There will be magic in From Under Mountains, an ongoing fantasy series coming from Image in 2015 and announced at Comic-Con International in San Diego. Set in the world of Akhara, the story introduces us to a lord's daughter, a disgraced knight, and a runaway thief whose unlikely partnership will change the course of a world locked in a bitter conflict between rival clans. There will be goblins and witches and knights as well, lost in the churning of a world in turmoil. Great houses will square off for power. Thieves will dash into the shadows. Naïve youths will learn that the world is vaster and more terrible than they ever imagined. In these warm, well-worn ways, it will embrace the best that fantasy, as a genre has to offer: sweeping scope grounded in the lives of heroes, villains, and everything in between.

Creators Marian Churchland, Claire Gibson, and Sloane Leong have worked on everything from Elephantmen to magical girl comics about anthropomorphic wolves, and they are bringing their varied experience to bear upon From Under Mountains and the fantasy genre in ways both familiar and innovative. ComicsAlliance talked with them to discuss breaking new ground with thoughtfulness, experience, and memories of Ursula Le Guin.




ComicsAlliance: World-building is one of the most complex, crucial parts of a solid fantasy tale. Tell us about Akhara, the world these characters will inhabit.

Marian Churchland: Akhara is very geographically isolated. Its nearest neighbor is a warring country with which it has no frequent or amicable contact, and only very occasionally does it interact with other countries via ocean trade routes. So that effects the politics and the culture. It's very insular. As far as the lore and the magic go, we're looking for a loose connection to the 8-house line that Brandon Graham is heading, so we've been trying to imagine the ancient origins of some of what appears in his far future versions of the universe, and it's been fun to try to evolve that stuff backwards.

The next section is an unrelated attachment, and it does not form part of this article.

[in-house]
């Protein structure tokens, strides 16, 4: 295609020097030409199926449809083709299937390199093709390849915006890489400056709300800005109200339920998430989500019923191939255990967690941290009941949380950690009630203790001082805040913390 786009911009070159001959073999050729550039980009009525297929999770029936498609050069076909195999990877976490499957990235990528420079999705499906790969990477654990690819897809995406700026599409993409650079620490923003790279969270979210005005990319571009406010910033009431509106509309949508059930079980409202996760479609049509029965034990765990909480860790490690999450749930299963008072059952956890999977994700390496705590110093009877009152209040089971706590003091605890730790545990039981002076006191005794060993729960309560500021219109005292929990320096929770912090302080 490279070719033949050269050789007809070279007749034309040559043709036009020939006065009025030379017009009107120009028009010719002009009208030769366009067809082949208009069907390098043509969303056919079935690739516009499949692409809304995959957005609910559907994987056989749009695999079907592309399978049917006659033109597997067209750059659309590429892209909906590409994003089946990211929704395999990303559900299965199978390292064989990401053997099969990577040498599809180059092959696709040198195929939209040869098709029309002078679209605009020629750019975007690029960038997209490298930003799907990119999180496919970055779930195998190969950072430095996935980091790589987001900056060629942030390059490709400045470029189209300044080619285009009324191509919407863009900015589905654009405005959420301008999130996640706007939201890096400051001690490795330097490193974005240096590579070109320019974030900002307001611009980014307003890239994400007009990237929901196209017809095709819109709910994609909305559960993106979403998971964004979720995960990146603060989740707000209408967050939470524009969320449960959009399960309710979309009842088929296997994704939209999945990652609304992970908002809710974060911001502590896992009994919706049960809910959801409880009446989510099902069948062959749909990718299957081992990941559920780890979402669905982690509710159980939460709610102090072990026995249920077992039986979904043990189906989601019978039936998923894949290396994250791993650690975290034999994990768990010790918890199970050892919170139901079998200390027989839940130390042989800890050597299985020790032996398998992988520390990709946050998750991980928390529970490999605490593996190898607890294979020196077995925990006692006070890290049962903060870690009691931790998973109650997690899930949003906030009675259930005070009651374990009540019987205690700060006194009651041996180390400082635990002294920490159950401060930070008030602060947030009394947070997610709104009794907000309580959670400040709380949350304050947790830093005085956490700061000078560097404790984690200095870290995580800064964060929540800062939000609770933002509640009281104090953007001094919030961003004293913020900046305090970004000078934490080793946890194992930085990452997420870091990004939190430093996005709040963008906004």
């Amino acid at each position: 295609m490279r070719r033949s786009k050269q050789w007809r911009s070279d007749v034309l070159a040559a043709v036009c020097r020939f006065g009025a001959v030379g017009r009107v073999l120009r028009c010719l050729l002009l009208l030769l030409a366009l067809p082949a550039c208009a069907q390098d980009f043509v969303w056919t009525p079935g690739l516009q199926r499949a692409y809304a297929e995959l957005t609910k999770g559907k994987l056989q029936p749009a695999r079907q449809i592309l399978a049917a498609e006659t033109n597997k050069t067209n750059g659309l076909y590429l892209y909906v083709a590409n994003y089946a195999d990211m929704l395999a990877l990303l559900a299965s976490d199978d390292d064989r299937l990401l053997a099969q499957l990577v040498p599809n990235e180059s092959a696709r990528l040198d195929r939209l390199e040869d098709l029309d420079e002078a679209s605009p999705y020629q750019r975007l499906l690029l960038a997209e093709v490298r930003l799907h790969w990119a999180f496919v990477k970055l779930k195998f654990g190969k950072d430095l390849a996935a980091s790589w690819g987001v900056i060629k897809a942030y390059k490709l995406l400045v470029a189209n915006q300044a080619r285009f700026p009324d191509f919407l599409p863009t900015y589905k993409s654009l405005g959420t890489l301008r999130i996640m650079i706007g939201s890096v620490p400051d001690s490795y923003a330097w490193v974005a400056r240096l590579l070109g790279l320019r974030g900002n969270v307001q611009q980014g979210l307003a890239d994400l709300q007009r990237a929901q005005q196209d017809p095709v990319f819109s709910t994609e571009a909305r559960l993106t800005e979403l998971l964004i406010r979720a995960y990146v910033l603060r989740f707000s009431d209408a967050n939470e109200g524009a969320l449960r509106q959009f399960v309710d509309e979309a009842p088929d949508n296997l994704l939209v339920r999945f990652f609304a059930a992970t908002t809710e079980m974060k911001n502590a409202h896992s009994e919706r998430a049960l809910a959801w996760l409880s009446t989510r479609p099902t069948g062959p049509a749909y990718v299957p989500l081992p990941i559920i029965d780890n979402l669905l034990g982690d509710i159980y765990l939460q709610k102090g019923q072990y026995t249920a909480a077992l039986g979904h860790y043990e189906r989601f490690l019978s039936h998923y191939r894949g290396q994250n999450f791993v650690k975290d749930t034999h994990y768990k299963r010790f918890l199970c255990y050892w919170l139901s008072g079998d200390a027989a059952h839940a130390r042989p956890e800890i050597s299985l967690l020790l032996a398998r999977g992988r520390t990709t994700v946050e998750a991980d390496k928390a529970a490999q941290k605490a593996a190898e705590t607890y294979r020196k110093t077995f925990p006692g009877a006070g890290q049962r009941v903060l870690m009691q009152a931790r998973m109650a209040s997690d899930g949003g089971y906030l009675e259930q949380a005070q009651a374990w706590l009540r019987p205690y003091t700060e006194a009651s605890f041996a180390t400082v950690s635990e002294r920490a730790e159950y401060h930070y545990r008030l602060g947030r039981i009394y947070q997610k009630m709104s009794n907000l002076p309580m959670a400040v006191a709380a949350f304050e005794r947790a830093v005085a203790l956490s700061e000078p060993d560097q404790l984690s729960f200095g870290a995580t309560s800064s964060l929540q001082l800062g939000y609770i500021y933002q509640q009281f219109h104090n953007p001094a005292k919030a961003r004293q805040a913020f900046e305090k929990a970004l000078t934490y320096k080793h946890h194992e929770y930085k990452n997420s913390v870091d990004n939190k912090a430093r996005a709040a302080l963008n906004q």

Claire Gibson: I’ve always been fascinated by the way wars -- particularly wars that span a number of years -- can affect a nation's identity and culture. Ahkara is very much a country shaped by war. All our main characters, but especially the ex-knight, Fisher, have been affected by war in different ways.

CA: Tell us about your characters, particularly the main three—the lord’s daughter, the disgraced knight and the runaway thief. What’s their deal, and what do you hope readers will hook onto with their stories?

MC: The lord's daughter and the disgraced knight are written by Claire, so I'll let her expand on them. The thief's name is Tova, and she starts the story in pretty desperate circumstances. She owes people money, she hasn't delivered on promises, and she's forced to take drastic measures to get out of her deepening mess -- and you'll see where that lands her, by the end of the first issue.

CG: Elena is the daughter of a lord, with all the privilege and restrictions that such a position implies. Elena is profoundly aware of her own lack of freedom, and amidst a personal tragedy she sees an opportunity to change her life, but she has a lot to learn. In some ways our disgraced knight, Fisher, represents the perils of everything that Elena longs for. He's seen much more than her. War played him a devastating hand and he's been running from what happened to him ever since, but -- as they say -- you can't run forever.




CA: It looks like From Under Mountains will draw on non-Western cultures and feature a cast comprised mainly (perhaps entirely?) of people of color. In doing so, you’re breaking serious ground in American comics, and the fantasy genre in general. What went into this decision?

MC: As much as I love (and grew up on) classic Western fantasy, I really don't want to keep adding to its status quo. One of my favourite fantasy series is Ursula Le Guin's Earthsea. It also has a mainly-POC cast, but the world is consistently whitewashed on book covers, or whenever it's adapted into other media, because that's the expectation in fantasy worlds: that they are all (or mostly) white, sometimes even against their design or intent. So it's not just good to subvert that expectation, it's actually crucial to the worth and legitimacy of the genre. It's not just a matter of paying some token inclusivity, it's a matter of who's identity is acknowledged and honoured as a hero/lord/queen/wizard/elf/etc. and who's either barred from existence altogether or relegated to the role of vague pillaging villain with a curvy sword.